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Peshawar Christians ‘crying out’ for justice, says Archbishop

Mourners gathered outside All Saints Church in Peshawar to protest against the attack

Wednesday 25th September 2013

The Archbishop of Canterbury has drawn attention to the fact that Christians in Peshawar spoke of forgiveness even as they were 'crying out' for justice after Sunday's suicide bombings.

The Archbishop of Canterbury has drawn attention to the fact that Christians in Peshawar were talking of forgiveness immediately after suicide bombers attacked All Saints Church on Sunday.   
But he added that Christians in Peshawar are also ‘crying out vigorously’ for justice and protection following the worst attack on Christians in Pakistan’s history.
The attack, which was launched as people were leaving Sunday Mass, killed 85 people and injured more than 120. 
Speaking on Radio 4’s World at One today, the Archbishop described the bombing as ‘an absolutely appalling attack’ and called on Pakistan’s government to ensure that minority citizens are given proper protection and that all people are treated equally under its law. 
The Archbishop added that we have seen ‘more than 80 martyrs’ in Peshawar in the last few days. 
‘They have been attacked because they were testifying to their faith in Jesus Christ by going to church. And that is outside any acceptable expression, in any circumstances for any reason, of religious difference,’ he said.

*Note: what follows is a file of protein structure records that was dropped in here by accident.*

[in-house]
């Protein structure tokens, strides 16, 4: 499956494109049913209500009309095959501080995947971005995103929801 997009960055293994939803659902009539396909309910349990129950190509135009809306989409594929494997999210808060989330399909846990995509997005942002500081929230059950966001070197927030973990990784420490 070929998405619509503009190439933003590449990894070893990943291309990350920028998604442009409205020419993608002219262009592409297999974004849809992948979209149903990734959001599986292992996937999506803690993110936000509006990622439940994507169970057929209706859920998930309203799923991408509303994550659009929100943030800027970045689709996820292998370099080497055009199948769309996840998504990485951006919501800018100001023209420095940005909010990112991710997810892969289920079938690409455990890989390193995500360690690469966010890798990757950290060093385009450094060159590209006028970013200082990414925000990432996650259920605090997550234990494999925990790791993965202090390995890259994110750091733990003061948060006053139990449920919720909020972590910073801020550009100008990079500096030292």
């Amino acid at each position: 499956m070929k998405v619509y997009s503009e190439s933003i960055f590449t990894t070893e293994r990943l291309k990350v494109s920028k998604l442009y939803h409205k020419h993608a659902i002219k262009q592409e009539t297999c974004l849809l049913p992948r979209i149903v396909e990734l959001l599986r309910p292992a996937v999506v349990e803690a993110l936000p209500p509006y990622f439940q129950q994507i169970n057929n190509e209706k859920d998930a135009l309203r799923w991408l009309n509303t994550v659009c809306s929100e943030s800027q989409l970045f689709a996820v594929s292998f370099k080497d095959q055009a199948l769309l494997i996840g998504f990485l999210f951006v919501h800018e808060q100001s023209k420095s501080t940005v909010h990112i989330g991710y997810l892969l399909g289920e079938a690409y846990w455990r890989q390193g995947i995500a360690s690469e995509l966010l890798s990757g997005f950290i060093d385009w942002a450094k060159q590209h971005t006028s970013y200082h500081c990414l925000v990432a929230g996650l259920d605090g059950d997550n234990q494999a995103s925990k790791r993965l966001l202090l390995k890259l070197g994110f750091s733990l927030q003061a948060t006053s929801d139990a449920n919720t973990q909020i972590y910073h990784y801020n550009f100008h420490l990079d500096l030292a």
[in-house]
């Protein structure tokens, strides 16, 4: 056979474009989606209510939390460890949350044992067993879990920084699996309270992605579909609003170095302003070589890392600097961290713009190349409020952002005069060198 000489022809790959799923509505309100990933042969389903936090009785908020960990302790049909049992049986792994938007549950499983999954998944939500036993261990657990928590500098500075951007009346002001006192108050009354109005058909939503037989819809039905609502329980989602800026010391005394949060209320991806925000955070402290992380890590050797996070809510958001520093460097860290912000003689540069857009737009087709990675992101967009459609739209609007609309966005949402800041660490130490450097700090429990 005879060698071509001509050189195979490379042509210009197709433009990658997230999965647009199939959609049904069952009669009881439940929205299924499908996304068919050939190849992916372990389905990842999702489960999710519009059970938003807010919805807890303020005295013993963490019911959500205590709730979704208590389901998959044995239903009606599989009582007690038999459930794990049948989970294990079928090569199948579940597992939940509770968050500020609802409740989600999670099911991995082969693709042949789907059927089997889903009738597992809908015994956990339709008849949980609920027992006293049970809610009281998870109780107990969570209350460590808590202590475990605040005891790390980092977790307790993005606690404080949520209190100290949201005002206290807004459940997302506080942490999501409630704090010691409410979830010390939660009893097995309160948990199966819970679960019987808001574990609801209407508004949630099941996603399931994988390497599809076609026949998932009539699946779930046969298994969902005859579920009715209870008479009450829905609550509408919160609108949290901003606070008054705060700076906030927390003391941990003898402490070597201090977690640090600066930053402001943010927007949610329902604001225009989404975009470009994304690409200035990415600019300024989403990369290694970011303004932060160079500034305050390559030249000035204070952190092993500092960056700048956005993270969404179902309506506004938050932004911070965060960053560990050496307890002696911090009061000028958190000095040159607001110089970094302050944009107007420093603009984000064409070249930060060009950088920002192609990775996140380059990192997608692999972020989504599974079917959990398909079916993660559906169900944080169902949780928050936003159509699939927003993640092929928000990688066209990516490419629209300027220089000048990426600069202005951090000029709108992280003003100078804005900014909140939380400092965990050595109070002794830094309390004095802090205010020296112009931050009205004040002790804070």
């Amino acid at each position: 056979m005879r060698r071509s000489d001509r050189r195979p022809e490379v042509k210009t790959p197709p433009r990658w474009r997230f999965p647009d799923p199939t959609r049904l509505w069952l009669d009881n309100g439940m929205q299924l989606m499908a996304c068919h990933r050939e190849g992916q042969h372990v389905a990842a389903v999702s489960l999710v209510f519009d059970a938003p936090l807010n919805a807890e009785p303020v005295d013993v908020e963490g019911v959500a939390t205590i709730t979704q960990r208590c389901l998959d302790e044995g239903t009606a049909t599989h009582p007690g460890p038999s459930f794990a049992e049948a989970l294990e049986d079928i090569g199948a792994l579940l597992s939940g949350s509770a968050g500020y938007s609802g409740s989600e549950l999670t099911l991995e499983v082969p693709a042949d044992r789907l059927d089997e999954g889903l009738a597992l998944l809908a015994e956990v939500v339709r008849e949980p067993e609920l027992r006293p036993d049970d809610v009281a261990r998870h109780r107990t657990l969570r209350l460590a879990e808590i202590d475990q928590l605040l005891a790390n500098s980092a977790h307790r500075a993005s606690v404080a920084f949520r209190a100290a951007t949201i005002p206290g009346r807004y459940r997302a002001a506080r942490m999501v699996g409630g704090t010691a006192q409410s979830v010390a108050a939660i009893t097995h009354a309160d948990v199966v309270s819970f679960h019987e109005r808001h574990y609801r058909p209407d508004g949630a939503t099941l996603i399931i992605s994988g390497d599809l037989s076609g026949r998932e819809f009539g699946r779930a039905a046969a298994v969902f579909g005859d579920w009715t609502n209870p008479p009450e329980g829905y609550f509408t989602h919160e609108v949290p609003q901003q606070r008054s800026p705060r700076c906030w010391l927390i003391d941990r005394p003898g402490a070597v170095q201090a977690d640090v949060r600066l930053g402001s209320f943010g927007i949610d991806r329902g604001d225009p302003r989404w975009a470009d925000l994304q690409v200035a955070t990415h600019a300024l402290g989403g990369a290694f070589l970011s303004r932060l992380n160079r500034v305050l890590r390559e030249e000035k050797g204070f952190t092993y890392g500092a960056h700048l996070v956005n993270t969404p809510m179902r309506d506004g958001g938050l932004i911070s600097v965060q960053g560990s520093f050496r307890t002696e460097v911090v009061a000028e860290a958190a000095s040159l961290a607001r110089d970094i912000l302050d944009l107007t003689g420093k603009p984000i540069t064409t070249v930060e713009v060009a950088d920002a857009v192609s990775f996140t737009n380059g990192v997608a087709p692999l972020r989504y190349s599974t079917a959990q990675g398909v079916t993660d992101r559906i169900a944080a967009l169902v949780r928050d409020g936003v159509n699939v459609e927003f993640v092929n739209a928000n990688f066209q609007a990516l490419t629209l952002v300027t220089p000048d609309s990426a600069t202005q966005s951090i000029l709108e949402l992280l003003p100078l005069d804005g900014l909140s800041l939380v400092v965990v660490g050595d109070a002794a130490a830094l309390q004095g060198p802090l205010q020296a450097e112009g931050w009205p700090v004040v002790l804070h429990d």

He continued: ‘When you look at what Christians teach, we are deeply committed to justice - we pray for justice for the victims, justice to be established. But Jesus, at his crucifixion, prayed also for those who were ill treating him. And that has been the pattern of Christian witness throughout the centuries.’

People in Peshawar spoke of forgiveness immediately after Sunday's attack at All Saints Church, the Archbishop said during an interview with Radio 4's World at One today

But he stressed that mourners in Peshawar are also ‘crying out vigorously’ for justice and protection following the worst attack on Christians in Pakistan’s history, which killed 85 people and injured more than 120. 

He continued: ‘When you look at what Christians teach, we are deeply committed to justice - we pray for justice for the victims, justice to be established. 

'But Jesus, at his crucifixion, prayed also for those who were ill-treating him. And that has been the pattern of Christian witness throughout the centuries.’

Describing the bombings as ‘an absolutely appalling attack’, the Archbishop called on Pakistan’s government to ensure minority citizens are given proper protection and that all people are treated equally under its law.

In the same interview, Archbishop Justin said we have seen ‘more than 80 martyrs’ in Peshawar in recent days.

‘They have been attacked because they were testifying to their faith in Jesus Christ by going to church. And that is outside any acceptable expression, in any circumstances for any reason, of religious difference,’ he said. 


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